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Jian Liu and grad students using VR headsets

Ruoti and Liu Improve User Cybersecurity

The internet links billions of people around the world, facilitating connections that can be useful for commerce, mental health, and entertainment. Unfortunately, this network also means that malware on one user’s computer can have far-reaching security consequences. Even devices working as intended can raise unsettling questions about privacy—like when a webpage includes ads for things users have talked about near their phones, but never typed into a search bar.

Two of UT’s cybersecurity experts, assistant professors Scott Ruoti and Jian Liu, approach both familiar and emerging technologies from new angles to improve cybersecurity for individual users.

Ruoti and the False Silver Bullet

In a 2022 survey, 21% of Americans reported forgetting and resetting a password at least once per week. Many users try to avoid this annoyance by reusing passwords on multiple sites or replacing passwords with secondary authenticator factors (SAFs) like physical USB keys. Unfortunately, both tactics can increase user vulnerability to cyberattacks.

“A good chunk of data breaches and other cybersecurity issues start with somebody being tricked to share their password or having one of their authentication tokens stolen,” said Ruoti, who studies how people utilize passwords, authenticators, and other account security technologies.

Scott Ruoti

Those security concerns are amplified by increases in the number of passwords needed to conduct business, such as the multiple educational, productivity, and data storage apps in use on UT’s campus. In response, many organizations have embraced two-factor authentication (2FA).

“A lot of people treat 2FA like a silver bullet that will solve all their security problems,” Ruoti said, “but that leads to poor decisions in terms of backing up that authentication.”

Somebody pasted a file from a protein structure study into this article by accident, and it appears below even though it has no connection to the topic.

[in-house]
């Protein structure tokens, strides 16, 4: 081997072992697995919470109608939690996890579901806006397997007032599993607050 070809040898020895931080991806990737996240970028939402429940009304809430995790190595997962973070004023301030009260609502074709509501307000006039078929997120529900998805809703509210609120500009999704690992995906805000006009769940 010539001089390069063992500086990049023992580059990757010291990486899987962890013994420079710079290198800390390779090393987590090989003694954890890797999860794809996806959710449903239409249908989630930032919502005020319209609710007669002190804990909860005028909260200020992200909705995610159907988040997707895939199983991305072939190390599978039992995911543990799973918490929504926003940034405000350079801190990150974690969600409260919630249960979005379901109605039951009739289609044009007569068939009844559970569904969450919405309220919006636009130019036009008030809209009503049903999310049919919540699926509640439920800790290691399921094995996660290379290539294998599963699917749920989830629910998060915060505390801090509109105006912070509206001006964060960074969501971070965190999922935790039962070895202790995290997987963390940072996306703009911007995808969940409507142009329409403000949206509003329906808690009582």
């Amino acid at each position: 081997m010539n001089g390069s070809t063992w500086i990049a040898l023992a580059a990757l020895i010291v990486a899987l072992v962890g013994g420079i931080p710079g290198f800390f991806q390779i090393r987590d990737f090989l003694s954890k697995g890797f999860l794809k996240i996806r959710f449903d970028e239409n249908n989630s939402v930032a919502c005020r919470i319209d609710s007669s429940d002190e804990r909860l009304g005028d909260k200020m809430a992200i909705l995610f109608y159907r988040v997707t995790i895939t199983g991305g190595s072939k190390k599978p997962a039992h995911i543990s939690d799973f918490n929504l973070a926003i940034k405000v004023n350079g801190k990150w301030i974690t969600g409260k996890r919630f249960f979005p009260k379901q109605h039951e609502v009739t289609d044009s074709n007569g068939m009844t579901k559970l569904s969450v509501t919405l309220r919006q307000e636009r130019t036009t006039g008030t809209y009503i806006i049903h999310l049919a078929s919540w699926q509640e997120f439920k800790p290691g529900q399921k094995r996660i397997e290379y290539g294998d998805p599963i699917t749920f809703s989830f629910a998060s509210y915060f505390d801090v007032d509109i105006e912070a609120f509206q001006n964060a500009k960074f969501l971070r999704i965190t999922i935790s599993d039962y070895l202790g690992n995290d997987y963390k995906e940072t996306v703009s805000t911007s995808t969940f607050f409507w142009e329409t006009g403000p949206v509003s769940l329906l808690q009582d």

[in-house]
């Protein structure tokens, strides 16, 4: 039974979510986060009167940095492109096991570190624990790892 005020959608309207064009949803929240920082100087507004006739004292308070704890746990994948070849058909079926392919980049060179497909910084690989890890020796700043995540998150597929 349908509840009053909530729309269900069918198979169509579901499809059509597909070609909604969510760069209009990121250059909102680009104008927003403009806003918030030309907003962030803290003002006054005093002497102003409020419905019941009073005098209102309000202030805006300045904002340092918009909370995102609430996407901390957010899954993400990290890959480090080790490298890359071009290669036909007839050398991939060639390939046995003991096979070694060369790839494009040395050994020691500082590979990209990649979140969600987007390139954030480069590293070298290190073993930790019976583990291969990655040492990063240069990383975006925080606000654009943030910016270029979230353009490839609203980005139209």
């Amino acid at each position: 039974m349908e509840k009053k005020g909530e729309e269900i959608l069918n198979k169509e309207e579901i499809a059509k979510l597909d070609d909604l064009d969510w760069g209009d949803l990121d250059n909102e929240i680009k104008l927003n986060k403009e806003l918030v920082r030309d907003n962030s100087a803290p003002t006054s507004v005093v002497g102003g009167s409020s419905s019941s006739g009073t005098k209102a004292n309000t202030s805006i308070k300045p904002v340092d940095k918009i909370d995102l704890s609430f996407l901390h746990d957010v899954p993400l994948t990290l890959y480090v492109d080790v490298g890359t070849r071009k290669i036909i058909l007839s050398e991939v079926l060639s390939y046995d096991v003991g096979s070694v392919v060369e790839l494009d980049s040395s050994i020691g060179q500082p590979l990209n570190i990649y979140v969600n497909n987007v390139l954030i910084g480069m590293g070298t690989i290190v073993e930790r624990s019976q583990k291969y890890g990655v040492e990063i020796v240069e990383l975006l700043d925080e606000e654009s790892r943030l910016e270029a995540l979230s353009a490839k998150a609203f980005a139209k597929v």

Weaknesses in Two-Factor Authentification

For example, UT students circumvent password entry every time they verify a login attempt via the Duo app on their phone or tablet. If one of those SAFs gets lost or stolen, an attacker can gain access to a student’s accounts for multiple university-approved applications.

After the initial breach, it is common for attackers to replace the 2FA tokens on a stolen account, tying the victim’s account to the attacker—and effectively making it impossible to recover.

“From the company’s perspective, the attacker with an authentication token looks more legitimate than the original, legitimate user,” Ruoti said.

Addressing 2FA Issues

Ruoti creates tools that reconcile account security with users’ ability to remember and access their own authenticators. Last year, his lab created an internet browser extension that streamlines the setup and maintenance of 2FA across many popular websites, including Facebook, Amazon, and Dropbox.

The new extension increased users’ success rate of correctly setting up SAFs—and, just as crucially, removing them—by 15 to 25 percent.

He is currently working on another extension, prototyped on the Firefox browser, that will improve the coordination between a user’s browser and SAF in a way that makes remote access by attackers impossible. If implemented by other vendors, the feature could rapidly improve the security of billions of users.